The board of directors' primary responsibility is to protect the assets of shareholders, trying to ensure they receive a strong return on their investments. In some cases, directors include venture capitalists or angel investors who have invested in a technology business. In others, directors are selected from outside the IT industry, perhaps because of their connections or success in complementary businesses. A board of directors can be a big asset. After all, the board gives a business the opp
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Being on the board at a large multinational corporation is not new to Oracle board member Michael Boskin. After all, Boskin also is on the board of Exxon Mobil, and has sat on the boards of Vodafone and Shinsei Bank.
Boskin, the T.M. Friedman professor of economics and senior fellow at the Hoover Institution of Stanford University, has helped guide the oil giant since 1996 and joined Oracle's board in April 1994. In addition to his professorship, he is president and CEO of consulting firm Boskin & Co. Tapping Boskin's financial acumen, he has been a member of Oracle's Finance and Audit Committee since July 1994, and vice chair of the Finance and Audit Committee since August 2005.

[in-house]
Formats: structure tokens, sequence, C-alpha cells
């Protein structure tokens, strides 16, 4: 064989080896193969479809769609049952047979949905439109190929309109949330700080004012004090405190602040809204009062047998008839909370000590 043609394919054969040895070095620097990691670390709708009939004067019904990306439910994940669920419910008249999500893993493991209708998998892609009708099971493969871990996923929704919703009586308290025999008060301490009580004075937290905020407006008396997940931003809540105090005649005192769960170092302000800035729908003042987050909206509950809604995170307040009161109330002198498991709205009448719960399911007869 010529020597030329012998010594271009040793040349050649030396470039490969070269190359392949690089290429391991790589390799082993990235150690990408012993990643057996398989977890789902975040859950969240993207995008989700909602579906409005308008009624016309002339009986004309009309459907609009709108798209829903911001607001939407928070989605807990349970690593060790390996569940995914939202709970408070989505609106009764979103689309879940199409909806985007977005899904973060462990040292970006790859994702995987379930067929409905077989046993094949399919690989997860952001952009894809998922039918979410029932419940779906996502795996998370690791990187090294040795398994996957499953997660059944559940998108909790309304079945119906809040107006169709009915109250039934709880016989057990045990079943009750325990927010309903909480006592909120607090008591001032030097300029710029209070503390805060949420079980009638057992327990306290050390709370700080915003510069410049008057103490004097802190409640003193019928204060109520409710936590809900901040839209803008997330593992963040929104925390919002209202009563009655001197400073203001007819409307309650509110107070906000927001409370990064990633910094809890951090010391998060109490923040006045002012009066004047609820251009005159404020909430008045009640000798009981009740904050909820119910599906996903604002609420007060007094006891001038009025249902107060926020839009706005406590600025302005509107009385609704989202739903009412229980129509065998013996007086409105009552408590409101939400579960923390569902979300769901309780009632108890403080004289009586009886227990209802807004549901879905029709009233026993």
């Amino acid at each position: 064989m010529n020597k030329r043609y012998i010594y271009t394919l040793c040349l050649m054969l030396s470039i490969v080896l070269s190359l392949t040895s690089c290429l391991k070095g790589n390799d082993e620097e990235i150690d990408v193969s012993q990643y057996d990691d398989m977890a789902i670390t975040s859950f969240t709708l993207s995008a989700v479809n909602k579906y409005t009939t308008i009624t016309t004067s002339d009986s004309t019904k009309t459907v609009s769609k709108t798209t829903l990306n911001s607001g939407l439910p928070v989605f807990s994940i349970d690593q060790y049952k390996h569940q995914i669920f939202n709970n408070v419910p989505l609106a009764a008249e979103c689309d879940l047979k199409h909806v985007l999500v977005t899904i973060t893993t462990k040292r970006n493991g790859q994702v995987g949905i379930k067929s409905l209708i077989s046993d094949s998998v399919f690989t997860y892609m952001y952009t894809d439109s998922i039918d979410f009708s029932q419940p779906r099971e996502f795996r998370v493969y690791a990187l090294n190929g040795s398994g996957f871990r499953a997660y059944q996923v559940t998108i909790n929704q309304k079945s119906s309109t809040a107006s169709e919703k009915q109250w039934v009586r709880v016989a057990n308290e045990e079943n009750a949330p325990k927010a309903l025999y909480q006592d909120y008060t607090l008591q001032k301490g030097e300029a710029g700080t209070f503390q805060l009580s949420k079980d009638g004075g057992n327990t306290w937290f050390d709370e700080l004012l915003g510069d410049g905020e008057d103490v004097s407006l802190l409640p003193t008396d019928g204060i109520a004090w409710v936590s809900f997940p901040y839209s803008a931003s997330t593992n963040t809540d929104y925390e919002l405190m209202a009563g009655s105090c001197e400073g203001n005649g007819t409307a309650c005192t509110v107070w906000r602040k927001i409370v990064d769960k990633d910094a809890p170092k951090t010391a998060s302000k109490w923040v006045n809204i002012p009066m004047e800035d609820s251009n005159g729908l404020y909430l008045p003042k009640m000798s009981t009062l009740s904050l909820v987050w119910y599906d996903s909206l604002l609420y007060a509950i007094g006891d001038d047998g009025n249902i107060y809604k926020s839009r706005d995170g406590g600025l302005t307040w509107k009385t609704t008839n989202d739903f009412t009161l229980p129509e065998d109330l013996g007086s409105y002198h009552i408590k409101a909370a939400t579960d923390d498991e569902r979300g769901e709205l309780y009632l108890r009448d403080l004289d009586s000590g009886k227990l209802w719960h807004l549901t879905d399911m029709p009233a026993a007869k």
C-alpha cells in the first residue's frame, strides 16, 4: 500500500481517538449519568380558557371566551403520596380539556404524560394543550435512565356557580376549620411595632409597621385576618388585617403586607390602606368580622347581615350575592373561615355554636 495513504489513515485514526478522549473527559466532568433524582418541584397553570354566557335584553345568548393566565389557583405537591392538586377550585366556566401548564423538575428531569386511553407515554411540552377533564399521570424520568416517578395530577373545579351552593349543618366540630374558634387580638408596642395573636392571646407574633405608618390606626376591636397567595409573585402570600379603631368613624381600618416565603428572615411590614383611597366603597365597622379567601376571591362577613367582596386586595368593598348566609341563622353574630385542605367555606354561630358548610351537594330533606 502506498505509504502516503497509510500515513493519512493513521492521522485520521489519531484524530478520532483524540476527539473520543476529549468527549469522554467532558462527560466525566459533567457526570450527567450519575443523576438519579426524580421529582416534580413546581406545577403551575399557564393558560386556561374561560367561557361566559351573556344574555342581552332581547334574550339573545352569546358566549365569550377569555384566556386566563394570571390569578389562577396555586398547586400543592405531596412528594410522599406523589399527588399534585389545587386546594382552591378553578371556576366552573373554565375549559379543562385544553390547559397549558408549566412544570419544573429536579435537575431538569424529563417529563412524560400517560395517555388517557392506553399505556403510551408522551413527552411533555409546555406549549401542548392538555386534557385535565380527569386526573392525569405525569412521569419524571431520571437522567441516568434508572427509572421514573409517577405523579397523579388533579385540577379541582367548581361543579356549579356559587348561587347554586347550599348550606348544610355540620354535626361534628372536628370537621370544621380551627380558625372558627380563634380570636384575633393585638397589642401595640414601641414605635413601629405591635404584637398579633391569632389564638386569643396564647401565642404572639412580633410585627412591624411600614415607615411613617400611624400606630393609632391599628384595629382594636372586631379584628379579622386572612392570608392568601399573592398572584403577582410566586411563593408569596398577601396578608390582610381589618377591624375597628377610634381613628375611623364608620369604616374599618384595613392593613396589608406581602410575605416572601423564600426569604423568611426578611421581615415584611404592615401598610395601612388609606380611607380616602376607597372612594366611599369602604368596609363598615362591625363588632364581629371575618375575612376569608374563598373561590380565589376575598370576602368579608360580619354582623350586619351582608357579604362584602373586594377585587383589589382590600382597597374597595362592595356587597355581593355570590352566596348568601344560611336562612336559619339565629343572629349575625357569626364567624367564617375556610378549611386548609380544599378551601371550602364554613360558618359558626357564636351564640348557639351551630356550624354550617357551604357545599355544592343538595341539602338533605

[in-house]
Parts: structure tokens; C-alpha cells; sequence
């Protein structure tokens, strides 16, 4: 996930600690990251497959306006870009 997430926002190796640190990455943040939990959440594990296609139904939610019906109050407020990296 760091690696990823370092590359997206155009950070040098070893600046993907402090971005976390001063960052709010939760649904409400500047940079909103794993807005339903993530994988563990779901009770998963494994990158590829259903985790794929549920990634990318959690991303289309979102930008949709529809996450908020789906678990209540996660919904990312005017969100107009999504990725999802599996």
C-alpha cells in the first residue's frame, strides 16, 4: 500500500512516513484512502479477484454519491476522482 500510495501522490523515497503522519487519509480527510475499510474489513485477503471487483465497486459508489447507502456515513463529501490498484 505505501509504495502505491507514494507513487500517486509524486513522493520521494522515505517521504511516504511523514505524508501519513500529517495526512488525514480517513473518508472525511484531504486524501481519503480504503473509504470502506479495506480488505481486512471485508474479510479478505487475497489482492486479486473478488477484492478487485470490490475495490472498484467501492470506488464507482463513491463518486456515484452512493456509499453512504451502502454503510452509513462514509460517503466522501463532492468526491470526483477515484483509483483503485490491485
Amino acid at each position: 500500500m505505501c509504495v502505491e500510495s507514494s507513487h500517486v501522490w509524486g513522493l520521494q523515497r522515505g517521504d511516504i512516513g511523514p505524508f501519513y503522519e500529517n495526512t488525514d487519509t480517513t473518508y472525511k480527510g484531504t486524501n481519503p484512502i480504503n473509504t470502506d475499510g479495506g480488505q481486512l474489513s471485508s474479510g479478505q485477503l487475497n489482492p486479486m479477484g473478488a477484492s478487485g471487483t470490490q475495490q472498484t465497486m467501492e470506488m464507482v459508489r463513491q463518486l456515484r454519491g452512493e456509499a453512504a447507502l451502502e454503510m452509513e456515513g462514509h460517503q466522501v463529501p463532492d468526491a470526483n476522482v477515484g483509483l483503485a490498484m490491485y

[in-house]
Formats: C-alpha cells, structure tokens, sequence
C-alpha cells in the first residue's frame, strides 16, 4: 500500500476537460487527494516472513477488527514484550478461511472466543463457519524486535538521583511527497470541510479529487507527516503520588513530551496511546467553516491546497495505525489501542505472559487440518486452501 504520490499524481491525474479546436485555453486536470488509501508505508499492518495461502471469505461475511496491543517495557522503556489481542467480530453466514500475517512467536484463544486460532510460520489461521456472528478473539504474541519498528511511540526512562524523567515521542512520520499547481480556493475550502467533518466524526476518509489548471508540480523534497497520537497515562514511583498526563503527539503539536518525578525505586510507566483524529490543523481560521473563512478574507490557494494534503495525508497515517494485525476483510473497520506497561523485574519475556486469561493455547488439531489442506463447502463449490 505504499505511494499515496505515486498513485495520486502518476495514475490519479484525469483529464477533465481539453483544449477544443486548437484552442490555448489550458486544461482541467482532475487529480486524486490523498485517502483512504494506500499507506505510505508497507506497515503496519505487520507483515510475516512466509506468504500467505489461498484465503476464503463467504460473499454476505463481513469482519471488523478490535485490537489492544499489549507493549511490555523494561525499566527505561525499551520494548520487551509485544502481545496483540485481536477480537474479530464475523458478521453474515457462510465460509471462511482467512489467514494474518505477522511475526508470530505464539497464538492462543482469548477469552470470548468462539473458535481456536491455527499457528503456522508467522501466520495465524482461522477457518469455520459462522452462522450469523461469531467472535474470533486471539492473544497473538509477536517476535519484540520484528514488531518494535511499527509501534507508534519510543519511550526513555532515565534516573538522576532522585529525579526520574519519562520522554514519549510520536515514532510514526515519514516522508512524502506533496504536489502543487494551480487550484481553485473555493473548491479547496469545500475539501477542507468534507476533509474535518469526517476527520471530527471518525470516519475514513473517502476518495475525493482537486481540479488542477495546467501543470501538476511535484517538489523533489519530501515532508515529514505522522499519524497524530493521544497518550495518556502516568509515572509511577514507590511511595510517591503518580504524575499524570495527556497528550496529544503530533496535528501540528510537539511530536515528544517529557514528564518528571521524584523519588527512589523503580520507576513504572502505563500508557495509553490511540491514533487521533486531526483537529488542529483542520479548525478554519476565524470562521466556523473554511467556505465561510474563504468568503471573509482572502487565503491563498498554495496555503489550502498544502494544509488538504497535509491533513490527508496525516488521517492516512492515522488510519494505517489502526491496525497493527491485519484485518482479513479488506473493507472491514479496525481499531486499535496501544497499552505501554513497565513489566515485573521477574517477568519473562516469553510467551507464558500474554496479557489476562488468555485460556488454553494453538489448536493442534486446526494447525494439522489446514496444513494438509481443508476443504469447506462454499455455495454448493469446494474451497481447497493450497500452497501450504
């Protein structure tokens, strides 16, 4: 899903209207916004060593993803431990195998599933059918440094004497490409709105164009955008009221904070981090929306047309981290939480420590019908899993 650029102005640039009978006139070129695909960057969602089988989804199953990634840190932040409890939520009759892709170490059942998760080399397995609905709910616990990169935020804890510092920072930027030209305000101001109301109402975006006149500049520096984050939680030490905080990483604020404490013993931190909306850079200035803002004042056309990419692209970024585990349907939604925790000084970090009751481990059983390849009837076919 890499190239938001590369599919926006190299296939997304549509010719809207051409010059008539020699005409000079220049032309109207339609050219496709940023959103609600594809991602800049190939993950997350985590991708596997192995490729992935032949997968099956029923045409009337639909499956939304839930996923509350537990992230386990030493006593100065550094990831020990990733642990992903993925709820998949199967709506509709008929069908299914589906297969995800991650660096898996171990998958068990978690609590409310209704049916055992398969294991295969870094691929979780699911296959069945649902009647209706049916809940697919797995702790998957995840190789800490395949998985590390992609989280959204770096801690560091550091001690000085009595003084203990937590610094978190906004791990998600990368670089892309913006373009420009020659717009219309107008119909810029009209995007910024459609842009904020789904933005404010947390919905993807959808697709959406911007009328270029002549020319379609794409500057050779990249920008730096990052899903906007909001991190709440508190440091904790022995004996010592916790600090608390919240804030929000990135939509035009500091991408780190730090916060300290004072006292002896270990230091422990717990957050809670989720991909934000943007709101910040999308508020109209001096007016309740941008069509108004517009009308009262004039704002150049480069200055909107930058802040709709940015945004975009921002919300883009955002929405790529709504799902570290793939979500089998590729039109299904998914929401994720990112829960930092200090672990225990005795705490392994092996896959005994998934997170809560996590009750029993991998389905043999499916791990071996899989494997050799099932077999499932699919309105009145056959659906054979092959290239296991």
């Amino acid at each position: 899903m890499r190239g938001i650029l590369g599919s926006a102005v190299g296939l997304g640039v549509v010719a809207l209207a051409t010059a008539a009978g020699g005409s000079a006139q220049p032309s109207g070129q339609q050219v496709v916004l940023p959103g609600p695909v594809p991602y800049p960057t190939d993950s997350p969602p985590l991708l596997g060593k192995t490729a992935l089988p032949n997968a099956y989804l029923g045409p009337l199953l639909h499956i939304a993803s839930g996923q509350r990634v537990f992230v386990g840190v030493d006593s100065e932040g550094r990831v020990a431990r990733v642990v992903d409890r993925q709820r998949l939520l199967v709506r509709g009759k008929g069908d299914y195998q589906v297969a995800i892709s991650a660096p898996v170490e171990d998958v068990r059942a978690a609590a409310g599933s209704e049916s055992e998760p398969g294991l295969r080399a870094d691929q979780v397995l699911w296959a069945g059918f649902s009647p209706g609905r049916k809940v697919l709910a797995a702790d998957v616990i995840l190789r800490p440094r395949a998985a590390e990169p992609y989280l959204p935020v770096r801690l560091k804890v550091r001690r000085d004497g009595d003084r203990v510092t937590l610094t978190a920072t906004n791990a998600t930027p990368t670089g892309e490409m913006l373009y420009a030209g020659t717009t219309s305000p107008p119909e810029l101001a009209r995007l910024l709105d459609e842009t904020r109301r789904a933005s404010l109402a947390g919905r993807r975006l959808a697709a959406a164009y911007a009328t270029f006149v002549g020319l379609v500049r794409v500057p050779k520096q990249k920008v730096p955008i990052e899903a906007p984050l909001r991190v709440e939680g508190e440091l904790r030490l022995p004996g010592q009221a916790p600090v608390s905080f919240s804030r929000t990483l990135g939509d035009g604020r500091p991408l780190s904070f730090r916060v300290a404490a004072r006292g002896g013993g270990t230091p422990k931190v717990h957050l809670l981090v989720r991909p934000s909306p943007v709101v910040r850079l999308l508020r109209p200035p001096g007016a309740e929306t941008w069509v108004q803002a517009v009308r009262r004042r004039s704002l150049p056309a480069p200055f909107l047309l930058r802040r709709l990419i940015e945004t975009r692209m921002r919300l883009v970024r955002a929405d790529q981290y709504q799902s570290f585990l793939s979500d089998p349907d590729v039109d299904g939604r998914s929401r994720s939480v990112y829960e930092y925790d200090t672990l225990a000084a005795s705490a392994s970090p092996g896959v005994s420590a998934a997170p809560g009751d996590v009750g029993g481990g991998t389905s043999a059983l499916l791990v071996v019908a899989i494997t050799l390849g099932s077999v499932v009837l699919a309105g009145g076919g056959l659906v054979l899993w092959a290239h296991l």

He has been a member of the Nomination and Governance Committee since July 1994. President George H. Bush named Boskin chairman of the President's Council of Economic Advisers from February 1989 until January 1993.
The Business of Going DigitalDigital business isn't about changing code; it's about changing what legacy sales, distribution, customer service, and product groups do in the new digital age. It's about bringing big data analytics, mobile, social, marketing automation, cloud computing, and the app economy together to launch new products and services. We're seeing new titles in this digital revolution, new responsibilities, new business models, and major shifts in technology spending.
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